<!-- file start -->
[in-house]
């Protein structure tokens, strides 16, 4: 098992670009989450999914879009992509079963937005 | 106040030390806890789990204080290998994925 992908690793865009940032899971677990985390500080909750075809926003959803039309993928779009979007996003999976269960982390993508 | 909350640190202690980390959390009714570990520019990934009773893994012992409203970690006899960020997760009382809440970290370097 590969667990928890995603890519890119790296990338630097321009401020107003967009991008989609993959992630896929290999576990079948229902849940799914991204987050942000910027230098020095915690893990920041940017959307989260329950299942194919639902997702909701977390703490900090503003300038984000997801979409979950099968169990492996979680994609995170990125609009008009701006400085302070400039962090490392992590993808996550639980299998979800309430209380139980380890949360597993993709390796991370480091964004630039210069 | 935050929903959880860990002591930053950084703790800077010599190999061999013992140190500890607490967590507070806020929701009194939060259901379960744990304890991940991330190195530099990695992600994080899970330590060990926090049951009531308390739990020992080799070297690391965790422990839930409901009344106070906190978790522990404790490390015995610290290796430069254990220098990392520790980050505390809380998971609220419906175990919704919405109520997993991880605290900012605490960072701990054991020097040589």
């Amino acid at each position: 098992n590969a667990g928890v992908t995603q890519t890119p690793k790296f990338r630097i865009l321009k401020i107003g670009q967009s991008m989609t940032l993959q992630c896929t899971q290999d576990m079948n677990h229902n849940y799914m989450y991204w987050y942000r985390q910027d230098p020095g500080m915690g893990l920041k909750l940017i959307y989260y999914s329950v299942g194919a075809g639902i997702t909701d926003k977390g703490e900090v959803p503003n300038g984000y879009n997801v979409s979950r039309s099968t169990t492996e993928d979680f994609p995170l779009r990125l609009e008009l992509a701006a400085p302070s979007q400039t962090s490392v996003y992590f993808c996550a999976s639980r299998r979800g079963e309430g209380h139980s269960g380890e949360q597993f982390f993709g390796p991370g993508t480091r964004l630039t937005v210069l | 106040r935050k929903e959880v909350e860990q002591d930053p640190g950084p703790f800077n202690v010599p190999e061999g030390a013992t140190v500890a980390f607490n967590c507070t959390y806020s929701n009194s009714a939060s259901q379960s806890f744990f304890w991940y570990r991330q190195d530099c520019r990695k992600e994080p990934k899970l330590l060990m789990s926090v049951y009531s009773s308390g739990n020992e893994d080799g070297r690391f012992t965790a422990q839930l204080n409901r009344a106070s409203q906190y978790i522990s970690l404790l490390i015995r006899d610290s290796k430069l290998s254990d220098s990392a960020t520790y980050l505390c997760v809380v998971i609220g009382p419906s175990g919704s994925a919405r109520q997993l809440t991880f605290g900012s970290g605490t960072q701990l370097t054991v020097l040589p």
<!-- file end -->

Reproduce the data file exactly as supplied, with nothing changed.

[in-house]
């Protein structure tokens, strides 16, 4: 098992670009989450999914879009992509079963937005 | 106040030390806890789990204080290998994925 992908690793865009940032899971677990985390500080909750075809926003959803039309993928779009979007996003999976269960982390993508 | 909350640190202690980390959390009714570990520019990934009773893994012992409203970690006899960020997760009382809440970290370097 590969667990928890995603890519890119790296990338630097321009401020107003967009991008989609993959992630896929290999576990079948229902849940799914991204987050942000910027230098020095915690893990920041940017959307989260329950299942194919639902997702909701977390703490900090503003300038984000997801979409979950099968169990492996979680994609995170990125609009008009701006400085302070400039962090490392992590993808996550639980299998979800309430209380139980380890949360597993993709390796991370480091964004630039210069 | 935050929903959880860990002591930053950084703790800077010599190999061999013992140190500890607490967590507070806020929701009194939060259901379960744990304890991940991330190195530099990695992600994080899970330590060990926090049951009531308390739990020992080799070297690391965790422990839930409901009344106070906190978790522990404790490390015995610290290796430069254990220098990392520790980050505390809380998971609220419906175990919704919405109520997993991880605290900012605490960072701990054991020097040589």
């Amino acid at each position: 098992n590969a667990g928890v992908t995603q890519t890119p690793k790296f990338r630097i865009l321009k401020i107003g670009q967009s991008m989609t940032l993959q992630c896929t899971q290999d576990m079948n677990h229902n849940y799914m989450y991204w987050y942000r985390q910027d230098p020095g500080m915690g893990l920041k909750l940017i959307y989260y999914s329950v299942g194919a075809g639902i997702t909701d926003k977390g703490e900090v959803p503003n300038g984000y879009n997801v979409s979950r039309s099968t169990t492996e993928d979680f994609p995170l779009r990125l609009e008009l992509a701006a400085p302070s979007q400039t962090s490392v996003y992590f993808c996550a999976s639980r299998r979800g079963e309430g209380h139980s269960g380890e949360q597993f982390f993709g390796p991370g993508t480091r964004l630039t937005v210069l | 106040r935050k929903e959880v909350e860990q002591d930053p640190g950084p703790f800077n202690v010599p190999e061999g030390a013992t140190v500890a980390f607490n967590c507070t959390y806020s929701n009194s009714a939060s259901q379960s806890f744990f304890w991940y570990r991330q190195d530099c520019r990695k992600e994080p990934k899970l330590l060990m789990s926090v049951y009531s009773s308390g739990n020992e893994d080799g070297r690391f012992t965790a422990q839930l204080n409901r009344a106070s409203q906190y978790i522990s970690l404790l490390i015995r006899d610290s290796k430069l290998s254990d220098s990392a960020t520790y980050l505390c997760v809380v998971i609220g009382p419906s175990g919704s994925a919405r109520q997993l809440t991880f605290g900012s970290g605490t960072q701990l370097t054991v020097l040589p």